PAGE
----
Recent Posts

September 19 • 4:00 PM

In Your Own Words: What It’s Like to Get Sued Over Past Debts

Some describe their surprise when they were sued after falling behind on medical and credit card bills.



September 19 • 1:26 PM

For Charitable Products, Sex Doesn’t Sell

Sexy women may turn heads, but for pro-social and charitable products, they won’t change minds.


September 19 • 12:00 PM

Carbon Taxes Really Do Work

A new study shows that taxing carbon dioxide emissions could actually work to reduce greenhouse gases without any negative effects on employment and revenues.


September 19 • 10:00 AM

Why the Poor Remain Poor

A follow-up to “How Being Poor Makes You Poor.”


September 19 • 9:03 AM

Why Science Won’t Defeat Ebola

While science will certainly help, winning the battle against Ebola is a social challenge.


September 19 • 8:00 AM

Burrito Treason in the Lone Star State

Did Meatless Mondays bring down Texas Agriculture Commissioner Todd Staples?


September 19 • 7:31 AM

Savor Good Times, Get Through the Bad Ones—With Categories

Ticking off a category of things to do can feel like progress or a fun time coming to an end.


September 19 • 6:00 AM

The Most Untouchable Man in Sports

How the head of the governing body for the world’s most popular sport freely wields his wildly incompetent power.


September 19 • 4:00 AM

The Danger of Dining With an Overweight Companion

There’s a good chance you’ll eat more unhealthy food.



September 18 • 4:00 PM

Racial Disparity in Imprisonment Inspires White People to Be Even More Tough on Crime

White Americans are more comfortable with punitive and harsh policing and sentencing when they imagine that the people being policed and put in prison are black.



September 18 • 2:00 PM

The Wages of Millions Are Being Seized to Pay Past Debts

A new study provides the first-ever tally of how many employees lose up to a quarter of their paychecks over debts like unpaid credit card or medical bills and student loans.


September 18 • 12:00 PM

When Counterfeit and Contaminated Drugs Are Deadly

The cost and the crackdown, worldwide.


September 18 • 10:00 AM

How Do You Make a Living, Molly Crabapple?

Noah Davis talks to Molly Crapabble about Michelangelo, the Medicis, and the tension between making art and making money.


September 18 • 9:00 AM

Um, Why Are These Professors Creeping on My Facebook Page?

The ethics of student-teacher “intimacy”—on campus and on social media.


September 18 • 8:00 AM

Welcome to the Economy Economy

With the recent introduction of Apple Pay, the Silicon Valley giant is promising to remake how we interact with money. Could iCoin be next?



September 18 • 6:09 AM

How to Build a Better Election

Elimination-style voting is harder to fiddle with than majority rule.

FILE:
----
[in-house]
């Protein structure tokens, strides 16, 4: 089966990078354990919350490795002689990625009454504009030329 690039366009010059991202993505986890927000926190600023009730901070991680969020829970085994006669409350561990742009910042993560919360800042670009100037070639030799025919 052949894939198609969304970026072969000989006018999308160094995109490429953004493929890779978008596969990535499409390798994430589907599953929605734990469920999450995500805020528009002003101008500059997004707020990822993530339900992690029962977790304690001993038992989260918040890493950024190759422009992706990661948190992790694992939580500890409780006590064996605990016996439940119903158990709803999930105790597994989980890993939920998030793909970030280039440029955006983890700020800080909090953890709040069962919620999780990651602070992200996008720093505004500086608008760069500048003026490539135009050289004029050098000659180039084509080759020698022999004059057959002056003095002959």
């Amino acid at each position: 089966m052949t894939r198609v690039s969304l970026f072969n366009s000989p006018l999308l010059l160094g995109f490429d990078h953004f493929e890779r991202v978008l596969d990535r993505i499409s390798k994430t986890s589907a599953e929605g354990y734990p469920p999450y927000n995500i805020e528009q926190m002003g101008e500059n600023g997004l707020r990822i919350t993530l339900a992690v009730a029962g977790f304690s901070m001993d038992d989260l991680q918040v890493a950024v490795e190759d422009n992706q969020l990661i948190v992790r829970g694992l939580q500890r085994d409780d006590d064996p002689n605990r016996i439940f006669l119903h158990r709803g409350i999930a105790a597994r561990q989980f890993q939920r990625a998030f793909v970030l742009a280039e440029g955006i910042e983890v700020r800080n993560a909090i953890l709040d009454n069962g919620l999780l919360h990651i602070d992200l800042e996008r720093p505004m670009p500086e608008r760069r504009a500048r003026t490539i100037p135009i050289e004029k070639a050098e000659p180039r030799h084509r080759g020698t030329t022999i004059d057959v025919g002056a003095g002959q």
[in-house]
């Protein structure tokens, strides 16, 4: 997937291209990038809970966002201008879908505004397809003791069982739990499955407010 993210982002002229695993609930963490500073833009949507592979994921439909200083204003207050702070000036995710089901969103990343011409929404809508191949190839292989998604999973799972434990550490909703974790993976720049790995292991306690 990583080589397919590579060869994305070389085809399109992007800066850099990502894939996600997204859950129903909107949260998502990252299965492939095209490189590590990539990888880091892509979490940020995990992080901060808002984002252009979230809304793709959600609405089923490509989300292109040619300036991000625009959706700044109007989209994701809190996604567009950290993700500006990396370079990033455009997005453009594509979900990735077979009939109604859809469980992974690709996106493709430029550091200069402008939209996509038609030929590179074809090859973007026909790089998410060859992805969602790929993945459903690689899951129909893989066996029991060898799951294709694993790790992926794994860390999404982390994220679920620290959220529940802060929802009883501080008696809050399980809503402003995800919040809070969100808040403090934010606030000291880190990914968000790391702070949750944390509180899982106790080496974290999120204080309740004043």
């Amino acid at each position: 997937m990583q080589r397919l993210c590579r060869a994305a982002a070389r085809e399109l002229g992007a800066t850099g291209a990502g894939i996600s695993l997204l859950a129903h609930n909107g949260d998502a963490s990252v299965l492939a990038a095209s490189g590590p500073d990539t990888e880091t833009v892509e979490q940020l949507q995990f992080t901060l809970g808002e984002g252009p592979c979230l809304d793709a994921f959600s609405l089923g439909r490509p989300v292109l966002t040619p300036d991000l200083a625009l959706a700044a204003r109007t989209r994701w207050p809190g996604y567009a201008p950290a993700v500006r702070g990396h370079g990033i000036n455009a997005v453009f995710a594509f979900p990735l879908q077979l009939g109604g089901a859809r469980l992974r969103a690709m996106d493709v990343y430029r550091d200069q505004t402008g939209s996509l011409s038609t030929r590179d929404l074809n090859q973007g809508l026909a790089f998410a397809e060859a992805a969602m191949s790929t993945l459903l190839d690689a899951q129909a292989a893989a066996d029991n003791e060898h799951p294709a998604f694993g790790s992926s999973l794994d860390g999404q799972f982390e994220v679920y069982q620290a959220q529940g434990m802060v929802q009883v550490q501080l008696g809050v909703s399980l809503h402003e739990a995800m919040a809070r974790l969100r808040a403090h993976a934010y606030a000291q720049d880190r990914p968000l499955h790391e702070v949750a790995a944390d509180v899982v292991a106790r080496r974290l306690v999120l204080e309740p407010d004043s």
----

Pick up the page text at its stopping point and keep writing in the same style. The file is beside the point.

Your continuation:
September 18 • 6:00 AM

Homeless on Purpose

The latest entry in a series of interviews about subculture in America.


September 18 • 4:00 AM

Why Original Artworks Move Us More Than Reproductions

Researchers present evidence that hand-created artworks convey an almost magical sense of the artist’s essence.


September 17 • 4:00 PM

Why Gun Control Groups Have Moved Away From an Assault Weapons Ban

A decade after the ban expired, gun control groups say that focusing on other policies will save more American lives.


September 17 • 2:00 PM

Can You Make Two People Like Each Other Just By Telling Them That They Should?

OKCupid manipulates user data in an attempt to find out.


September 17 • 12:00 PM

Understanding ISIL Messaging Through Behavioral Science

By generating propaganda that taps into individuals’ emotional and cognitive states, ISIL is better able motivate people to join their jihad.


Follow us


For Charitable Products, Sex Doesn’t Sell

Sexy women may turn heads, but for pro-social and charitable products, they won't change minds.

Carbon Taxes Really Do Work

A new study shows that taxing carbon dioxide emissions could actually work to reduce greenhouse gases without any negative effects on employment and revenues.

Savor Good Times, Get Through the Bad Ones—With Categories

Ticking off a category of things to do can feel like progress or a fun time coming to an end.

How to Build a Better Election

Elimination-style voting is harder to fiddle with than majority rule.

Do Conspiracy Theorists Feed on Unsuspecting Internet Trolls?

Not literally, but debunkers and satirists do fuel conspiracy theorists' appetites.

The Big One

One in three drivers in Brooklyn's Park Slope—at certain times of day—is just looking for parking. The same goes for drivers in Manhattan's SoHo. September/October 2014 new-big-one-3

Copyright © 2014 by Pacific Standard and The Miller-McCune Center for Research, Media, and Public Policy. All Rights Reserved.